Extreme uncertainty underpins subdued Mena growth forecasts

IMF slightly downgrades region's growth projection to 2.7 per cent in 2024

The largely destroyed city of Khan Younis in the Gaza Strip after the Israeli army withdrawal. The World Bank previously reported that economic activity in Gaza is at a near standstill due to the war. EPA
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Middle East and North African economies face a significant degree of uncertainty this year with the Israel-Gaza war threatening to spill into the broader region, according to reports from the International Monetary Fund and World Bank.

“This year is more than any other year, the level of uncertainty … is very high,” IMF regional director Jihad Azour told The National.

New economic outlooks released by the IMF and the World Bank show the Mena region is poised for another year of subdued growth. Both agencies forecast the economy to grow by 2.7 per cent this year, slightly better than the tepid growth it experienced last year.

Mr Azour said there were two main dimensions for downwardly revising the Mena economic forecast by 0.6 per cent from its October Regional Economic Outlook.

“The first dimension is the epicentre [of the war] and neighbouring countries – Lebanon, Jordan, Egypt, Iraq. And also the impact on trade,” he said.

Growth is expected to pick up at a 4.7 per cent pace in 2025, according to the IMF's projections.

Meanwhile, emerging economies and middle-income countries last year were affected by a decrease in tourism and food imports and commodities.

Some of them were severely affected by the two shocks, the war in Ukraine and the war in Gaza, Mr Azour said.

A number of factors play into this expected subdued growth – not least of all conflict in the Middle East, where escalatory tension between Israel and Iran demonstrate the threat of how the Israel-Gaza war could spread.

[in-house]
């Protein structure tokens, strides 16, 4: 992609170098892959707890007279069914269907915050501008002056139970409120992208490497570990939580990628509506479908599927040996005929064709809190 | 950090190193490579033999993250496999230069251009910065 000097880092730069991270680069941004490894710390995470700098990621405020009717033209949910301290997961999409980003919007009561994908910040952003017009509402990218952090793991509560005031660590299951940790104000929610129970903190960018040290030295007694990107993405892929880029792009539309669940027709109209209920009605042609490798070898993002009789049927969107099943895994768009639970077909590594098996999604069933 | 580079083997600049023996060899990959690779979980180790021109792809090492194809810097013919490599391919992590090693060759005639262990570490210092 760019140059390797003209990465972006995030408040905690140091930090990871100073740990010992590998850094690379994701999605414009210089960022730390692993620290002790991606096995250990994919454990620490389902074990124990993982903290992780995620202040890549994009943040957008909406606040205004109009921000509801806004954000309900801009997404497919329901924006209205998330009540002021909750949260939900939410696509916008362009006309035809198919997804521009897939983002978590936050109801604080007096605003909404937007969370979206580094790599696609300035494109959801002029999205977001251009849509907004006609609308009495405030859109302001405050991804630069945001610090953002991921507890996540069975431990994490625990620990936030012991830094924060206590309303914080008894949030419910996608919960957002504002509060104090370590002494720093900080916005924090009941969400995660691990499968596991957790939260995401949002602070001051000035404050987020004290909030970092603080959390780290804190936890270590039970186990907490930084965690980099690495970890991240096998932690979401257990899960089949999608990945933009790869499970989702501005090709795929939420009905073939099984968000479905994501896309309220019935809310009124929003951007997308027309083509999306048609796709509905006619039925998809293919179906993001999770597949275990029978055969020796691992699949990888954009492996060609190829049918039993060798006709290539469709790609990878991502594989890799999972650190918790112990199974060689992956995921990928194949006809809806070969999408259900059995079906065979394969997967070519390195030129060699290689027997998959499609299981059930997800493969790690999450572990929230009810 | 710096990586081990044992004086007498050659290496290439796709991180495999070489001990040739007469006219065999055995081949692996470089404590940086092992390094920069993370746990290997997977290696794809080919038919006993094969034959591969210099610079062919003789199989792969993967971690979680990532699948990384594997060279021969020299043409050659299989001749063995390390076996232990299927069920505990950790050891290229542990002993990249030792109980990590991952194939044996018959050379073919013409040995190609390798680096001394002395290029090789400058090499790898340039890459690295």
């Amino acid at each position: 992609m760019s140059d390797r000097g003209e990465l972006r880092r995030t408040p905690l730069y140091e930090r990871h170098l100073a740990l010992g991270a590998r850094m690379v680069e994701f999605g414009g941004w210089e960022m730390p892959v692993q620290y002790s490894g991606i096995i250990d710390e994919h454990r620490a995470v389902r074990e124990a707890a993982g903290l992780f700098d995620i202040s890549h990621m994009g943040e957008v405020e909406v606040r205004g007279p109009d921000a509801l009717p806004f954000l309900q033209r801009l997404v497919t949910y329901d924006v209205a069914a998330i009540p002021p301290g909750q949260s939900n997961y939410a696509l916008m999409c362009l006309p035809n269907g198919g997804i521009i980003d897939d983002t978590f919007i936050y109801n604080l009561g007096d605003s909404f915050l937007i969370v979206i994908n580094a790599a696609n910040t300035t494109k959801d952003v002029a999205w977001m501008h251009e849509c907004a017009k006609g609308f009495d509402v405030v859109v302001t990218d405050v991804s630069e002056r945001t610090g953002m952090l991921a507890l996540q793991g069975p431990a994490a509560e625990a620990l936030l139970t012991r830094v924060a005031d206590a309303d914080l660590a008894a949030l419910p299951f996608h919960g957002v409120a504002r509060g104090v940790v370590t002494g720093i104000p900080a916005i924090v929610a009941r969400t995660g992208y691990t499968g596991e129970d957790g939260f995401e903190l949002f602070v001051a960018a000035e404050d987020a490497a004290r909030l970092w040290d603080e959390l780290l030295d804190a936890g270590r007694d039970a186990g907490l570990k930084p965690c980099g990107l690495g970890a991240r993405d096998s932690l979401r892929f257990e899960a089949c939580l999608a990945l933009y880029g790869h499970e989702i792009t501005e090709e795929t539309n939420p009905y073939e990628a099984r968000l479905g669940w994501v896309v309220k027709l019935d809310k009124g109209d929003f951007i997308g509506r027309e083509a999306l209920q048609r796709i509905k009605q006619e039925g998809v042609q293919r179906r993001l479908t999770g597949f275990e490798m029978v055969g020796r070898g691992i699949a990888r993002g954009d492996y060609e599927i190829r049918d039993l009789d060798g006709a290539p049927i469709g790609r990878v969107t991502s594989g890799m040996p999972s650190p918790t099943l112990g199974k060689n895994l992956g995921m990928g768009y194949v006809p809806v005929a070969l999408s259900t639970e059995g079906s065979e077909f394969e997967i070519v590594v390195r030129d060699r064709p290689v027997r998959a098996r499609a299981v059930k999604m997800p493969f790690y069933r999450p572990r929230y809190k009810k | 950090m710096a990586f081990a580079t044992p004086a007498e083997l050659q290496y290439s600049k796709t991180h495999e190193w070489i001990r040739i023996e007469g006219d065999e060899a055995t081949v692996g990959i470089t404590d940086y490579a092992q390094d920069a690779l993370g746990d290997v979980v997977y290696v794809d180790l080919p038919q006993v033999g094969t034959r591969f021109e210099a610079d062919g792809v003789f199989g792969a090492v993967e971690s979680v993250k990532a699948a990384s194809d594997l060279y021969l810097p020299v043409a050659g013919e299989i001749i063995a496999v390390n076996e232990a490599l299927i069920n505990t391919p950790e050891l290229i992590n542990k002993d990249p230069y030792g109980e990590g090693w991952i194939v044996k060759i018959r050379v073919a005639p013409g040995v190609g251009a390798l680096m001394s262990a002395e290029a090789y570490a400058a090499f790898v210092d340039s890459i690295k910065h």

Mr Azour cautioned that, with how regional risks develop, any projection this year must be viewed with “extreme uncertainty”.

Gaza war and Red Sea crisis add to uncertain outlook

While uncertainty is not as prominent in other regions as was seen following the 2022 Russian invasion of Ukraine, it remains elevated in the Middle East. The World Bank reported that the early months of this year point to persistent uncertainty in the region.

“This has implications not only for forecasters, but also for governments making decisions and for businesses making decisions,” Roberta Gatti, chief economist of the World Bank Mena region, told The National.

“So it makes everything more difficult and complicated,” she said.

The World Bank previously reported that economic activity in Gaza is at a near standstill due to the war, and it remains a key downside risk for the region.

Both the World Bank and IMF warn further escalation or a prolonged conflict could further disrupt trade and shipping, and neighbouring economies would experience reduced tourism.

Trade disruptions have taken a significant toll on Egypt, where revenue from the Suez Canal has fallen as much as 50 per cent because of Houthi attacks in the Red Sea.

Trade volumes through the Suez Canal declined by 42 per cent between the end of December and February. So far, though, this has had a muted impact on prices.

“But if this continues, the repercussions can be more serious,” Ms Gatti said.

Mr Azour said that, with the longevity or proximity of the war uncertain, at-risk countries must rebuild their fiscal buffers to avoid any shocks.

“For the rest is to maintain macroeconomic stability, reduce the financing risks [and] increase the level of resilience,” he said.

Uneven recovery as debt burdens grow for oil importers

The Middle East and North Africa is set for an uneven recovery as inflation returns closer to its historic average for most countries, with tightening cycles likely having reached their peak.

Overall, inflation is projected to decline to 15.4 per cent this year, slightly down from 16.0 per cent in 2023, before declining to 12.4 per cent in 2025, according to the IMF.

And there is a significant divergence among oil exporters and importers.

Oil-importing countries' inflation is projected to decline to 10.7 per cent this year, versus an increase of 28.0 per cent for oil importers.

Production cuts by exporting countries, along with Red Sea disruptions, have exacerbated the vulnerabilities of oil-importing countries who face high levels of debt.

In Gulf Co-operation Council countries, meanwhile, growth this year is reflected due to strong activity in the non-oil sector, while gross domestic product growth in oil-importing countries is projected to slow.

The World Bank reported oil-importing countries in the region had a debt-to-GDP ratio of roughly 90 per cent last year, nearly three times that of oil-exporting countries.

“The concern about debt is not just for Mena, but it's global … but it's particularly important in Mena and in particularly important for oil-importing countries,” Ms Gatti said.

Updated: April 18, 2024, 4:56 PM